Acacia gerrardii is a thorny desert tree, which reaches a height of 3-9 meters. It grows on a single trunk or splits into 2-4 thick trunks near its base. The bark of the trunk is gray-reddish, cracks along its length and peels in scales. The leaf is bipinnate with glabrous leaflets 7 mm long. There are green glands in the branching of the leaf axis which secrete a sweet material that attracts ants. There is a pair of white, conical, straight and aggressive thorns at the base of the leaf, some of which are short and some long. Those who drive their cars in the desert know that they should not pass under Acacia trees, because the thorns of branches that fell can puncture tires. The tree sheds its leaves between September and December.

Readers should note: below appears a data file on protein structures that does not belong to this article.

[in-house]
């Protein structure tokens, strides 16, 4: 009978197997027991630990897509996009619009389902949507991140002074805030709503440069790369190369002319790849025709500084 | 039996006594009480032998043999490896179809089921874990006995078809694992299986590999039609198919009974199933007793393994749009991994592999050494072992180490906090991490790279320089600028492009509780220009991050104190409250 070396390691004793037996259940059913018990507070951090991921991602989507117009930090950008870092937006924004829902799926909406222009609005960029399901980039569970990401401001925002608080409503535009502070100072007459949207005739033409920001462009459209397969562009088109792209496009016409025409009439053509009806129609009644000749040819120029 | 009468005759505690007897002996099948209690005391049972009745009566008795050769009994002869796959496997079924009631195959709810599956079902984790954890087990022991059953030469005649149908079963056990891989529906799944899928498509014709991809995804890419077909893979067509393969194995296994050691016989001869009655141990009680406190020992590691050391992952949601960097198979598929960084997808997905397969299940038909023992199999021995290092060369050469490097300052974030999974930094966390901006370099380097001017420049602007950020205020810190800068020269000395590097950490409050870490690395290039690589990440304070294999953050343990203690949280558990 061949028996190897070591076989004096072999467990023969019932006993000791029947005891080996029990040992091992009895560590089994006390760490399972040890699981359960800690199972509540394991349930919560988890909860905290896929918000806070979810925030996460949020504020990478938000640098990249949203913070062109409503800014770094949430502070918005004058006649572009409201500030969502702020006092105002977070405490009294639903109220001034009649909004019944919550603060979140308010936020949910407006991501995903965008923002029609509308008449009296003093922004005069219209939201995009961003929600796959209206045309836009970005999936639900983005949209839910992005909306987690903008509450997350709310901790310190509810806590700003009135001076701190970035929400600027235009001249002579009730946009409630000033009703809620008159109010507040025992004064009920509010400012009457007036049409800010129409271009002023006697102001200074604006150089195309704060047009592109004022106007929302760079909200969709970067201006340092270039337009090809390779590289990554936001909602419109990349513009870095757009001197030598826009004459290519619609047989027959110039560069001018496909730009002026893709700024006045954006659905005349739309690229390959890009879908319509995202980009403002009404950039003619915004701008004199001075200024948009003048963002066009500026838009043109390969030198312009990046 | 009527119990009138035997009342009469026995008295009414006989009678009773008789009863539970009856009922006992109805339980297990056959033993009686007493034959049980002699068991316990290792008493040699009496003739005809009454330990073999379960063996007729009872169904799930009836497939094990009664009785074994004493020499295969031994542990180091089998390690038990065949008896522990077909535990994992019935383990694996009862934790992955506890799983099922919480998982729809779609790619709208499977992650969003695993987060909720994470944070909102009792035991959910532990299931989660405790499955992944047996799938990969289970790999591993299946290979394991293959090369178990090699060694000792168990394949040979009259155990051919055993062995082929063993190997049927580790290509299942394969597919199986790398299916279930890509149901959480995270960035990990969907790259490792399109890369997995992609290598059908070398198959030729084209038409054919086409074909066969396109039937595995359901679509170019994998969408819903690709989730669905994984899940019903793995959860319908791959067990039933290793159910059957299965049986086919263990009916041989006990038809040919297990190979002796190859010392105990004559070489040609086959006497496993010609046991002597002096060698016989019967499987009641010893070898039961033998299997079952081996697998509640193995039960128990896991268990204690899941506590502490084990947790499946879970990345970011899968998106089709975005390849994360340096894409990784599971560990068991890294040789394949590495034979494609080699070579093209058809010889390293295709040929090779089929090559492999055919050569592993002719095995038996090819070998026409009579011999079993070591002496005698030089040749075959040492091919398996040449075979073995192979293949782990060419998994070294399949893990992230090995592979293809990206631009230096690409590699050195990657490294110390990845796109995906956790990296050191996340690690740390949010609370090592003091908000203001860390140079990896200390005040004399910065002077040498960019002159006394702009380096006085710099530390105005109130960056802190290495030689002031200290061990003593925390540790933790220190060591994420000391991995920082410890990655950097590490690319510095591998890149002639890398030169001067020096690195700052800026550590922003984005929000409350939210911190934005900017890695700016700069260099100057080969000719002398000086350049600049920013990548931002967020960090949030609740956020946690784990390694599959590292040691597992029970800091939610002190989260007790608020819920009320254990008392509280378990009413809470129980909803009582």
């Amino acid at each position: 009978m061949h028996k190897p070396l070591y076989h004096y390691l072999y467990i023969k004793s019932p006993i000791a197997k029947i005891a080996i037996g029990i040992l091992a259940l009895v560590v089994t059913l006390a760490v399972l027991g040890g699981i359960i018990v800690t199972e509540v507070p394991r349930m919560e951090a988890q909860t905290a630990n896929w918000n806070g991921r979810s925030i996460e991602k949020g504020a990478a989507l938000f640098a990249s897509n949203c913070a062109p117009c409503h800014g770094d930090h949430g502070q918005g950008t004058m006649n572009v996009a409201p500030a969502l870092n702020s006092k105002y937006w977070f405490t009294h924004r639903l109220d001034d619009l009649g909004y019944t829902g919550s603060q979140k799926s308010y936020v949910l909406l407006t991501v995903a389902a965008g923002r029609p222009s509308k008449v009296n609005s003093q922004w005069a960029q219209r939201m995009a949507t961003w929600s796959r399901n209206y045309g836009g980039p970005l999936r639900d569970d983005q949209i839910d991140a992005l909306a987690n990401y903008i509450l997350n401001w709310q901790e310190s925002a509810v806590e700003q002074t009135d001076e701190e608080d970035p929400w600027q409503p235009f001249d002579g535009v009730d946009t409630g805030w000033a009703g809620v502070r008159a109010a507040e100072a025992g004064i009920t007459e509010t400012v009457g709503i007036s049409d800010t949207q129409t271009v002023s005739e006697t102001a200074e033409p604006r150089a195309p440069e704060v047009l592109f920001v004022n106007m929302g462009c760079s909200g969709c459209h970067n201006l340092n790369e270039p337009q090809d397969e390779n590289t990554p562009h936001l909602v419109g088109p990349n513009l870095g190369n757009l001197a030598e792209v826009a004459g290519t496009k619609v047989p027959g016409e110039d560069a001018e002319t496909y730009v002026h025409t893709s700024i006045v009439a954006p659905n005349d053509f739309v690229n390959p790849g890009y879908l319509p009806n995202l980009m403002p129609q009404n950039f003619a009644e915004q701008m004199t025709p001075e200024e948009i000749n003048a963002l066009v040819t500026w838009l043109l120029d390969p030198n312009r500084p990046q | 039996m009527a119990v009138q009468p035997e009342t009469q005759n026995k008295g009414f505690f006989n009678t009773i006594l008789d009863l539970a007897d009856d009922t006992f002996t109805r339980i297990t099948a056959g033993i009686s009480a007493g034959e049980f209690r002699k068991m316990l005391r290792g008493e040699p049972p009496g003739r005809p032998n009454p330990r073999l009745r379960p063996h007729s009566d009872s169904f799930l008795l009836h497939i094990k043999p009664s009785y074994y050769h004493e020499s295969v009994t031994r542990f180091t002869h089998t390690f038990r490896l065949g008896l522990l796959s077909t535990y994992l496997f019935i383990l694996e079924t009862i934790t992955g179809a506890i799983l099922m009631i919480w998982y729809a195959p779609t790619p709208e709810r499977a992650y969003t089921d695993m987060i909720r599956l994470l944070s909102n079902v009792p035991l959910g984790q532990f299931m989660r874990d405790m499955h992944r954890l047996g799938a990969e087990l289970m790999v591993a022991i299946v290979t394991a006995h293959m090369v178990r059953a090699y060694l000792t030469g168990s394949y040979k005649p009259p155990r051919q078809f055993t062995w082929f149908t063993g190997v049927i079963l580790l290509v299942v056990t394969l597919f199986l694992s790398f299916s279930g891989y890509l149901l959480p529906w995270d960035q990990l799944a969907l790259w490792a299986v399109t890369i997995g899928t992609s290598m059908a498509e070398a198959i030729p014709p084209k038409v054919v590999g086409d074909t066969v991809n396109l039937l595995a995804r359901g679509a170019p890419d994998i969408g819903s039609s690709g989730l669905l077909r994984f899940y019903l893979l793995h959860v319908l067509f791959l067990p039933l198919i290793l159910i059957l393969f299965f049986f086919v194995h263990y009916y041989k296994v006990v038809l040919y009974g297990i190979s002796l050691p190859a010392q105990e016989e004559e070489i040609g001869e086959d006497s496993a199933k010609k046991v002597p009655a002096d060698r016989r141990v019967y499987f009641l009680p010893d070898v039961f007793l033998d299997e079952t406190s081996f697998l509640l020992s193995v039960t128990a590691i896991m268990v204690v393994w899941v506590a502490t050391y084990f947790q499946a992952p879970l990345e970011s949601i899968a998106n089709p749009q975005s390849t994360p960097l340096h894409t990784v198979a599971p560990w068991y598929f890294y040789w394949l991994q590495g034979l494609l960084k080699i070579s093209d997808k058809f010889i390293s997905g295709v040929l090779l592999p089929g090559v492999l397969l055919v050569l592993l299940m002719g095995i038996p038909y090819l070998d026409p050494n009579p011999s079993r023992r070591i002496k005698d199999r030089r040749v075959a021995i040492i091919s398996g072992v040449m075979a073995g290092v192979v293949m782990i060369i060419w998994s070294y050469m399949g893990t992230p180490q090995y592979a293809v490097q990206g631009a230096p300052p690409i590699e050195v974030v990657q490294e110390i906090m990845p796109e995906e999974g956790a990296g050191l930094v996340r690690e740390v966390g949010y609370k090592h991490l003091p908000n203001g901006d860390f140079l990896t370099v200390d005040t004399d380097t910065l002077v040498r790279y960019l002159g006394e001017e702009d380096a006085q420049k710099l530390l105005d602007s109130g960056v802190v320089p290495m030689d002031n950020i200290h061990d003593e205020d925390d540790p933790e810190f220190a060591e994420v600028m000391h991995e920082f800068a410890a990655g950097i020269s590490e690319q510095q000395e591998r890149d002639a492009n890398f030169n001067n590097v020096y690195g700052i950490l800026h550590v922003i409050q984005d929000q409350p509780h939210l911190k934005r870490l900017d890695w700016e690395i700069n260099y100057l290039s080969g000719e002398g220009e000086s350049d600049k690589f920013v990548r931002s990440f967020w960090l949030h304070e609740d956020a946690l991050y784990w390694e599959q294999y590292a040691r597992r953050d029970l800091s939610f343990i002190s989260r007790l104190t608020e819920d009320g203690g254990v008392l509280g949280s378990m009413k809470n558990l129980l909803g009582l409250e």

Acacia gerrardii blooms between June and December, mainly in October and November. The flowers are grouped into spherical capituli with a diameter of 10 mm. Each capitulum contains dozens of bisexual flowers, but usually only one of them ripens into a fruit. The flowers are tiny, without a corolla, and the stamens give them their whitish color. The flowers have nectar and pollen, and insects of different orders are among the pollinators – bees, wasps, flies and beetles. The flowers are apparently also pollinated by wind. The fruit is narrow and compressed, arched like a banana or horseshoe, but is not bent into a ring or spiral. Initially it is green to purple, and later turns brown. The seed is lenticular, brown, smooth, with a diameter of 3 mm.
Acacia gerrardii grows in ravines in the desert, mainly in the southern Negev. It is more resistant to cold than other Acacia species. The plant is protected by law. Its global distribution is in East Africa.
The genus Acacia contains 750 species, half of which grow in Australia and the islands of the Pacific Ocean.
Written by Mike Livne